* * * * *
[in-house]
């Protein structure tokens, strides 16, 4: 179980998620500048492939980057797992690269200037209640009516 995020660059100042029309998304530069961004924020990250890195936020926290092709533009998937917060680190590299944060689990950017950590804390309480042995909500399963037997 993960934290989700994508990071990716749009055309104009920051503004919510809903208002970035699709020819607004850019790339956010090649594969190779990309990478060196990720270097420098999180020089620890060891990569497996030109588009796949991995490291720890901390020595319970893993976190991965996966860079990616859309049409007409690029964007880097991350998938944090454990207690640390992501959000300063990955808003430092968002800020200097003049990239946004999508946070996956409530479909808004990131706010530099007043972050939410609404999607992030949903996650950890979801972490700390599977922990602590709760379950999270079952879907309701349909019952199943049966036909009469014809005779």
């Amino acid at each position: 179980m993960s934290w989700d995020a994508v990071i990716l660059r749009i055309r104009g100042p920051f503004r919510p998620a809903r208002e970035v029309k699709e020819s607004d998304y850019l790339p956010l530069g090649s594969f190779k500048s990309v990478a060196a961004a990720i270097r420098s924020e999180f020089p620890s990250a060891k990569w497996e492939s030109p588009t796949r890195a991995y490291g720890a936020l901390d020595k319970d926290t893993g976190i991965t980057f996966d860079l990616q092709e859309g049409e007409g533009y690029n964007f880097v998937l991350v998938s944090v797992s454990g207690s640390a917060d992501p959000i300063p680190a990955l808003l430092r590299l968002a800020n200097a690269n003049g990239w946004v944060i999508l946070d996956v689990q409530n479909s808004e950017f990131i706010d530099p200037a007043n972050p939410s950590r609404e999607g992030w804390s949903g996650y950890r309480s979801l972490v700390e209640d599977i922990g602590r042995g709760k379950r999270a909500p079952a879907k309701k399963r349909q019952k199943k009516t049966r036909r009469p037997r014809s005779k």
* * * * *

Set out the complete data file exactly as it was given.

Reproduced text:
[in-house]
């Protein structure tokens, strides 16, 4: 179980998620500048492939980057797992690269200037209640009516 995020660059100042029309998304530069961004924020990250890195936020926290092709533009998937917060680190590299944060689990950017950590804390309480042995909500399963037997 993960934290989700994508990071990716749009055309104009920051503004919510809903208002970035699709020819607004850019790339956010090649594969190779990309990478060196990720270097420098999180020089620890060891990569497996030109588009796949991995490291720890901390020595319970893993976190991965996966860079990616859309049409007409690029964007880097991350998938944090454990207690640390992501959000300063990955808003430092968002800020200097003049990239946004999508946070996956409530479909808004990131706010530099007043972050939410609404999607992030949903996650950890979801972490700390599977922990602590709760379950999270079952879907309701349909019952199943049966036909009469014809005779």
């Amino acid at each position: 179980m993960s934290w989700d995020a994508v990071i990716l660059r749009i055309r104009g100042p920051f503004r919510p998620a809903r208002e970035v029309k699709e020819s607004d998304y850019l790339p956010l530069g090649s594969f190779k500048s990309v990478a060196a961004a990720i270097r420098s924020e999180f020089p620890s990250a060891k990569w497996e492939s030109p588009t796949r890195a991995y490291g720890a936020l901390d020595k319970d926290t893993g976190i991965t980057f996966d860079l990616q092709e859309g049409e007409g533009y690029n964007f880097v998937l991350v998938s944090v797992s454990g207690s640390a917060d992501p959000i300063p680190a990955l808003l430092r590299l968002a800020n200097a690269n003049g990239w946004v944060i999508l946070d996956v689990q409530n479909s808004e950017f990131i706010d530099p200037a007043n972050p939410s950590r609404e999607g992030w804390s949903g996650y950890r309480s979801l972490v700390e209640d599977i922990g602590r042995g709760k379950r999270a909500p079952a879907k309701k399963r349909q019952k199943k009516t049966r036909r009469p037997r014809s005779k």